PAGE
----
To experience this effect, hold a pencil (lightly) about two and a half centimetres from its tip to simulate rear axle position. Pushing the tip gently up and down and from side to side partially illustrates the effect on the towing vehicle. This is not an exact parallel, as it does not involve the car’s centre of mass – but it gives a rough idea.

With a heavy towing vehicle and a relatively light caravan, with mass distributed close to the centre of mass, there’s no cause for alarm. But I for one would not consider an end kitchen – and unless it was built of aluminium.

For big vans the fifth-wheel approach simply has to be a fundamentally better solution. Here, the towed vehicle is attached just ahead of the towing vehicle’s rear axle where the loads are reacted far more effectively. That is the distance between the centre of mass of the towing vehicle and the hitch does not nearly have as much effect on rotating the towing vehicle when the trailer pitches and snakes. Partially aided by a wider choice of dual cab towing vehicles, Americans are moving to the fifth-wheel concept in droves.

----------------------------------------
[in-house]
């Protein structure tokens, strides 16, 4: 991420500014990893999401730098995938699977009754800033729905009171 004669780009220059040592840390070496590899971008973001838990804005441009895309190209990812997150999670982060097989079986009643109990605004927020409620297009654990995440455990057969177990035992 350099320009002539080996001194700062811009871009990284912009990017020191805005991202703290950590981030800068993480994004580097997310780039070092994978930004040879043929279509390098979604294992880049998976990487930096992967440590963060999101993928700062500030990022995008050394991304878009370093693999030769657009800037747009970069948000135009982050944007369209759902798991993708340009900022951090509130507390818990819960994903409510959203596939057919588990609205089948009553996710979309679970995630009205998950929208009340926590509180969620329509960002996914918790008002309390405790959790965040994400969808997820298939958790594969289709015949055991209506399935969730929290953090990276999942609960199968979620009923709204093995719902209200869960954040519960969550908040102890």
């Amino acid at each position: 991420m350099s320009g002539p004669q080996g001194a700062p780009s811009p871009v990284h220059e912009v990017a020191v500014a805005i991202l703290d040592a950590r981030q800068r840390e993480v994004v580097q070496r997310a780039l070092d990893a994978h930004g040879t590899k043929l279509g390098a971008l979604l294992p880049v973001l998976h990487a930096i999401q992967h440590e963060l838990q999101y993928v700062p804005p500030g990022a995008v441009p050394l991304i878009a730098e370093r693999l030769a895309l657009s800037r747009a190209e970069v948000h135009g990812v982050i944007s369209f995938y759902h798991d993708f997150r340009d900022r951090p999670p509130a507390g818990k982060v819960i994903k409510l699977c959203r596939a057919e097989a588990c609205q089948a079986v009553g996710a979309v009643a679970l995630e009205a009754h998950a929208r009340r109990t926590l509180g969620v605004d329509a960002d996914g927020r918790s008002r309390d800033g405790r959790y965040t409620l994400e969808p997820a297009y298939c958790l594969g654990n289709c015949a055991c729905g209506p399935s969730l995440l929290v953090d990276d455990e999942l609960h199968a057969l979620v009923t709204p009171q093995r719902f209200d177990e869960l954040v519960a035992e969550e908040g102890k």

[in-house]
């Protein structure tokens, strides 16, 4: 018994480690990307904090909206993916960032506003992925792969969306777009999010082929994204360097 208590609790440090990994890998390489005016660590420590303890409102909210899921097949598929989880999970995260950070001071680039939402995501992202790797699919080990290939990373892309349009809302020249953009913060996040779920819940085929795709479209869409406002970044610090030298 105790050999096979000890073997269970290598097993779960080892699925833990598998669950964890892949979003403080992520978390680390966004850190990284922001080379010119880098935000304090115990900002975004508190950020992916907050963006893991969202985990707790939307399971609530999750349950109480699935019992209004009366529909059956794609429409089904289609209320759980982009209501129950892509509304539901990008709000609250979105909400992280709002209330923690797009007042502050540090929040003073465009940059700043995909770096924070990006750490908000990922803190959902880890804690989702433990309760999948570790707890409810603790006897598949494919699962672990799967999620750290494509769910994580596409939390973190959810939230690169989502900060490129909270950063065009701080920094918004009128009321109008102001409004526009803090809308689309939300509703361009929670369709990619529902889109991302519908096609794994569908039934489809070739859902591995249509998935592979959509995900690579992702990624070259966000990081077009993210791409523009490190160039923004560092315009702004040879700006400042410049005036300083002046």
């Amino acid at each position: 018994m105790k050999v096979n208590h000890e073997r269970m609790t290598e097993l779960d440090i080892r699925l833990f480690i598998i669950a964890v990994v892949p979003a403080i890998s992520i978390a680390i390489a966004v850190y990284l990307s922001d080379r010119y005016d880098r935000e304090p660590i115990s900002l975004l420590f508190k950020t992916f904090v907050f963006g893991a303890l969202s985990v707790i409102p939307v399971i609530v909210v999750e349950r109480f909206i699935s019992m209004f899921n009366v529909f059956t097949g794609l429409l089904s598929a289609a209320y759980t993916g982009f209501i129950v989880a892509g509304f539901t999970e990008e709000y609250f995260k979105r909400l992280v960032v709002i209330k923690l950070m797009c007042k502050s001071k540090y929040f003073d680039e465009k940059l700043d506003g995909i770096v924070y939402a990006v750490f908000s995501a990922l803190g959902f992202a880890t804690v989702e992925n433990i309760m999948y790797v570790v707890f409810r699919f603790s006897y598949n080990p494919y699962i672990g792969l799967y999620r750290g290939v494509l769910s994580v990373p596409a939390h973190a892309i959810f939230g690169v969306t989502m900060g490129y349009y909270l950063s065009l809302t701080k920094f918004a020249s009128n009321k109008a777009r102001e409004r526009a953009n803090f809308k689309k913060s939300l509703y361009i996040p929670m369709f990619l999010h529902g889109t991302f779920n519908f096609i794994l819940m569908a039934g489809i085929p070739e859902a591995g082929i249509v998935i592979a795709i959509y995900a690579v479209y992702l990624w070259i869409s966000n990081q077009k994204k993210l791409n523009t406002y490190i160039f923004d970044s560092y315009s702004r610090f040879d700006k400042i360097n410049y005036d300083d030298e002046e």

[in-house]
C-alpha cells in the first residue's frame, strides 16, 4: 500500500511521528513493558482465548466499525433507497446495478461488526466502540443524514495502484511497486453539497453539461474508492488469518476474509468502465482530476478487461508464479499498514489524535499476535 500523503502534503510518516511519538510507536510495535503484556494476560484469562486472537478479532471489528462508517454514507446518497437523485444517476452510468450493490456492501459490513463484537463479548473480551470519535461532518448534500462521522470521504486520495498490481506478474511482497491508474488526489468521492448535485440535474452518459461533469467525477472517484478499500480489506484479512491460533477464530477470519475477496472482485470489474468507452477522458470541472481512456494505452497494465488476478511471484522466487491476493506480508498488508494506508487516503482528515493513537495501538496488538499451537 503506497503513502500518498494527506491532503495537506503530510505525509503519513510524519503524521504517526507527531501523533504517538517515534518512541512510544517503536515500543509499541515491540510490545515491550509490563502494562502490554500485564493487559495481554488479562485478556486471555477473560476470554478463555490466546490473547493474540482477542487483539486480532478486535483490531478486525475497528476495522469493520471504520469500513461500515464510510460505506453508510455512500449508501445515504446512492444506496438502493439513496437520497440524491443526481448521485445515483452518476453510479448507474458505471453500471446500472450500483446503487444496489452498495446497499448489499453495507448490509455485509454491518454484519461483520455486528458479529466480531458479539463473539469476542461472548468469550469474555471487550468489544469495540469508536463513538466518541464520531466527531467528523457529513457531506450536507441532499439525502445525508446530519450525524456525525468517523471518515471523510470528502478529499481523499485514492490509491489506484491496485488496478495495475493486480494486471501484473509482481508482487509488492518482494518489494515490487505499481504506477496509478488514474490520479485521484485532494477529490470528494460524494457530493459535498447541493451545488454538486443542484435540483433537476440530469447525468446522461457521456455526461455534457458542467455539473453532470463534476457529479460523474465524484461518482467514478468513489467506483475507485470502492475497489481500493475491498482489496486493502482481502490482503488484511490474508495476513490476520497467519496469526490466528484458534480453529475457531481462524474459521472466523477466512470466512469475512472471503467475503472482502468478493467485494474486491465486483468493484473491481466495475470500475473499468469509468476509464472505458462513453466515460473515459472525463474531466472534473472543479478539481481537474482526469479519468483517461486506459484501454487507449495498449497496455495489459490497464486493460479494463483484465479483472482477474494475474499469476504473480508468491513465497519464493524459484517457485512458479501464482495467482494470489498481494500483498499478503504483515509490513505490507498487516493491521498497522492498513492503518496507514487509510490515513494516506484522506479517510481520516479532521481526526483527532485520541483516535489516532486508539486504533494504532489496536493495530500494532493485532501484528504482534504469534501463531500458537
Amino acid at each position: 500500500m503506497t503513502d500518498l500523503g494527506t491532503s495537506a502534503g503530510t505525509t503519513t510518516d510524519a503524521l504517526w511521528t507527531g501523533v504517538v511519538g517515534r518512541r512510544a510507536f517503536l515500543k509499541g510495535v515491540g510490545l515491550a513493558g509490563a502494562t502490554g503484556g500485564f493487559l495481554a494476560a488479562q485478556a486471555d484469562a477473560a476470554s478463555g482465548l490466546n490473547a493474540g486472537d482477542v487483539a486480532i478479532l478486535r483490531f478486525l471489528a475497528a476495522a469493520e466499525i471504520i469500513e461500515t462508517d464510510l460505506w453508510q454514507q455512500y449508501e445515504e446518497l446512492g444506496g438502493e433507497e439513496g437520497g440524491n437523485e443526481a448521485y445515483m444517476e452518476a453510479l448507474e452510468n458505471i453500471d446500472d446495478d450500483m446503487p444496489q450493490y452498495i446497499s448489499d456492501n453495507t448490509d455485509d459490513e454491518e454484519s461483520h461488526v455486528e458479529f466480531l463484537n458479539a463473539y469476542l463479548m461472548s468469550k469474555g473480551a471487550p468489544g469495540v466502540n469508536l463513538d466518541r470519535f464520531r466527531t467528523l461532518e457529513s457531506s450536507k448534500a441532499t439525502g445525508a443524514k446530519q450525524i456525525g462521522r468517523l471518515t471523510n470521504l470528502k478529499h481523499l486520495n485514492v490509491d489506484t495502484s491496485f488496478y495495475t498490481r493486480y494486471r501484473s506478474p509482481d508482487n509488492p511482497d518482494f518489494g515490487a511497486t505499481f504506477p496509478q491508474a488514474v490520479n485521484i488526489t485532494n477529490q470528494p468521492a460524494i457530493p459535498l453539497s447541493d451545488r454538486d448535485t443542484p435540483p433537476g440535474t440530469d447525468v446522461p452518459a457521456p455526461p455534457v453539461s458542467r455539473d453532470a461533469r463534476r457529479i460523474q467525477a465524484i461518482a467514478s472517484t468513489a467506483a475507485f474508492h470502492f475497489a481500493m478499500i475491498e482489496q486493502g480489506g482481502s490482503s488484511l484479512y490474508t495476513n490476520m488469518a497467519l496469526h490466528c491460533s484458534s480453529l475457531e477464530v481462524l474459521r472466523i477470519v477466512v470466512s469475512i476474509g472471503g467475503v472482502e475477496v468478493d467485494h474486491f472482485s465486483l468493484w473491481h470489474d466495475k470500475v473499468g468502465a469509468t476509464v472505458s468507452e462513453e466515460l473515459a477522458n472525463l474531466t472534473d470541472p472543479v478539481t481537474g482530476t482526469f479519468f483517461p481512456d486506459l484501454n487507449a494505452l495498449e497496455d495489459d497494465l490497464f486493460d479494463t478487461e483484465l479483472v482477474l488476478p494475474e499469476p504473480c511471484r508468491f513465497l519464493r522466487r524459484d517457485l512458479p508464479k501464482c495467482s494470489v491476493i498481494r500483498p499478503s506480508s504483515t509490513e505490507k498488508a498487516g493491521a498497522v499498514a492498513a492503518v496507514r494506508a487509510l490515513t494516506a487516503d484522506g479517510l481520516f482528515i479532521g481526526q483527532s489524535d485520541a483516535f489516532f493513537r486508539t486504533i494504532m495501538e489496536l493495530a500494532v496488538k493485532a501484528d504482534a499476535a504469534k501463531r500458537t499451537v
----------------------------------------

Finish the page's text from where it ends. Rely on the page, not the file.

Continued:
To simulate the effect of fifth wheel attachment, compared with rear overhang, repeat the pencil experiment, but push it sideways only a millimetre or two in front of where you are holding it. It’s far steadier.

Negligible quantitative research appears to have been done into the effects of the dynamic behaviour of mass distribution and on towbar loading (except a little by the military). This currently precludes reliable alternatives to the current and generally safe ‘10% on the ball’. But it’s probable that vans with mass distributed closer to the centre of mass could safely get by with far less than 10%, and that many combinations are rejected that might in fact be dynamically safe. 

But if quantitative research is lacking, some of us have done some qualitative research at some point – using descriptors (as Fletch points out) such as: “Oh-Sh**!” as we get a close-up but often brief side view of the van out of the front driver’s window.

In conclusion I’d like to thank Fletch and Tony W. for their totally invaluable assistance with this article. I could more or less visualise the effects of what I was trying to describe, but could not have put it into correct engineering/physics terms without them.

Whilst copyright, this article may be reproduced subject to the following acknowledgment. Copyright, Collyn Rivers, Caravan and Motorhome Books, Broome.